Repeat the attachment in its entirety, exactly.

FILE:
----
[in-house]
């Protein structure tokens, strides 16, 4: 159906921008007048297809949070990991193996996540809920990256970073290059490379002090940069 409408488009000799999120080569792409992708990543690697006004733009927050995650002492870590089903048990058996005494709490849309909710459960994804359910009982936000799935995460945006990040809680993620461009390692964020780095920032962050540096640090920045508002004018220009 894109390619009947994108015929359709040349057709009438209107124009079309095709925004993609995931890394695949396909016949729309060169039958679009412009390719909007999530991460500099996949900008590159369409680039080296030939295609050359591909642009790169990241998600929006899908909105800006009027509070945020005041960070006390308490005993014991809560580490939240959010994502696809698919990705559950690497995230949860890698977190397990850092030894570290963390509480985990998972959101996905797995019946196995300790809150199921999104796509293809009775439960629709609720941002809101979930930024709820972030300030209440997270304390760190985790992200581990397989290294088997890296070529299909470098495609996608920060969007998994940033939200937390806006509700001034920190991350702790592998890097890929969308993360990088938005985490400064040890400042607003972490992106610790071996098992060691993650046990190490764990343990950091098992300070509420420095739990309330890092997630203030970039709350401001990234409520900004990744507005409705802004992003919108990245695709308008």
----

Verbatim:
[in-house]
């Protein structure tokens, strides 16, 4: 159906921008007048297809949070990991193996996540809920990256970073290059490379002090940069 409408488009000799999120080569792409992708990543690697006004733009927050995650002492870590089903048990058996005494709490849309909710459960994804359910009982936000799935995460945006990040809680993620461009390692964020780095920032962050540096640090920045508002004018220009 894109390619009947994108015929359709040349057709009438209107124009079309095709925004993609995931890394695949396909016949729309060169039958679009412009390719909007999530991460500099996949900008590159369409680039080296030939295609050359591909642009790169990241998600929006899908909105800006009027509070945020005041960070006390308490005993014991809560580490939240959010994502696809698919990705559950690497995230949860890698977190397990850092030894570290963390509480985990998972959101996905797995019946196995300790809150199921999104796509293809009775439960629709609720941002809101979930930024709820972030300030209440997270304390760190985790992200581990397989290294088997890296070529299909470098495609996608920060969007998994940033939200937390806006509700001034920190991350702790592998890097890929969308993360990088938005985490400064040890400042607003972490992106610790071996098992060691993650046990190490764990343990950091098992300070509420420095739990309330890092997630203030970039709350401001990234409520900004990744507005409705802004992003919108990245695709308008």